The face disappeared, leaving Vinal with a view of the corridor. At this time of the morning it was full of priests, striding from one meeting to another, or gathered in small groups to plot and gossip. It was one of the approaches to the third garden, he thought; he remembered the wall frieze, green leaves curling on gold, and the sky-blue floor. On the shore side, beyond the screen, would be a niche with a fountain in the shape of a winged serpent while to landward a door led to an outer courtyard, where if you listened hard you used to be able to hear the mumble of Olbe’Se city beyond the walls.

As always when he saw it, the memory was so clear to Vinal that he could almost still be there; as if somewhere among all those weaving figures was another Vinal, a Vinal who had not misjudged, who had kept silent, who had not been banished, but who had glided through the temple politics so smoothly that nothing had touched him, like walking on the sky.

Vinal thought his double looked a little taller than he did, that under his scarlet robe, Alternative Vinal carried his shoulders straighter. He watched Alternative Vinal hold court, laughing and successful amongst the crowd of his acolytes, until Brother Lintud arrived.

Lintud, he remembered, valued brevity in his charges, so he kept it succinct.

‘We had twenty Gargarin, last night. Seized supplies, burnt a few houses, the usual.’

Lintud nodded, as if he knew all about it. He always had to pretend omniscience. Vinal remembered that as well.

‘That’s three raids this season, it’s getting so there’ll be nothing left to steal. Can the fleet really not give us any protection? Just a couple of shuttles on patrol? That’s what the villagers want.’

Lintud sighed. ‘You know the fleet can’t protect the outer planets, not if they’re going to hold the line against the Gargarin. If your villagers don’t like being raided, they could try fighting back. I assume they didn’t, again? What happened to those hydro-rifles we sent?’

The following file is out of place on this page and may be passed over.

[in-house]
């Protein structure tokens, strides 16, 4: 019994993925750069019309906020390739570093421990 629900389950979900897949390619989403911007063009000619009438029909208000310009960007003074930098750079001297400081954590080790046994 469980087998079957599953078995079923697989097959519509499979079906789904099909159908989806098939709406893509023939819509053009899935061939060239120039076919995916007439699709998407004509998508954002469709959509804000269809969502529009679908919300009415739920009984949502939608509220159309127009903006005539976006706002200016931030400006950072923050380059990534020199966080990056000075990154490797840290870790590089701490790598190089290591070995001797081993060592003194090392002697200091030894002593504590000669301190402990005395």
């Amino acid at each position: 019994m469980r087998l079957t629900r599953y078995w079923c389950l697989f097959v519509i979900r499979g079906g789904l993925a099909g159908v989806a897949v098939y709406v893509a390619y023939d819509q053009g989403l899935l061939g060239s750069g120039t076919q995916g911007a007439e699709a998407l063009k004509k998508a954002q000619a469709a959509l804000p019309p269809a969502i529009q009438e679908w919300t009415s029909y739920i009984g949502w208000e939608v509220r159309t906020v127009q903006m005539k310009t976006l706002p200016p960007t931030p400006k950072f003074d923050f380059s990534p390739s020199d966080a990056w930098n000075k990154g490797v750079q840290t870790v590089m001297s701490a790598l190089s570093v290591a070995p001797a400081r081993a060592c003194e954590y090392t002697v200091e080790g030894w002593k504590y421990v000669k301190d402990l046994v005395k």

Stashed under his bed, so close he could kick them, Vinal thought. He had tried to offer them to the villagers; had called the clan heads up to the temple and laid them out for them. He remembered the look that had gone round the semi-circle, before Teris, who was the nearest the village had to a headman, had answered for them.

‘Thanking you for the offer, Ser Priest, but we won’t be taking ’em.’

He’d even argued with them. With weapons like these they could resist the raids, they could fight the Gargarin without the deaths they feared. They wouldn’t be powerless, they could do their bit in the great war effort against the Gargarin. He remembered Teris’ expression, heavy with patience, as if Vinal were a child who had not understood.

‘We don’t have no use for ’em, see. They bain’t no good for hunting.’

Fortunately, Lintud had gone on without waiting for Vinal’s answer. ‘Look, we know it’s difficult. Some of these villages, it’s as if Chi’me didn’t exist, as if we’d never been recontacted or given a governor. They’re simple, peaceful people, that’s the problem. They don’t believe in fighting, not even in their own interests. So we know you have a difficult job to do, but it’s also a vital one.

‘Look, I’ll tell you what I’ll do. There’re some new dramas out, very good, some of the best I’ve seen. They should help you win your people round. I’ll flick them over to you now. I’ll send you some banners as well, if I can find a carrier going out your way.’

‘Thank you.’

‘But you can tell your villagers, every time they don’t resist a raid, they’ll find themselves with an extra tax assessment.’

Vinal tried to imagine explaining to Teris that he would be taxed for not fighting the Gargarin. ‘They won’t like that.’

Lintud waved an airy hand. ‘It doesn’t matter whether they like it or not. What can they do about it? They’ll pay it, or fight. Just keep a record of any troublemakers. And, Vinal?’


‘It’s been, what, almost a cycle since you left us? You’ve haven’t been forgotten, you know. Quite a few people think it would be nice to see you back here, where you belong.’

Whether or not Lintud was one of those people, it was impossible to tell.

‘The strait from the village to the capital might be a narrow one, but it’s not unknown for a village priest to be called here. In cases of distinguished service, of course. So you should remember, what your people do reflects on you. Either way.’

He waved his hand again, and Vinal was left staring at a blank screen.

* * *

Proceed to part 2...

Copyright © 2009 by Elaine Graham-Leigh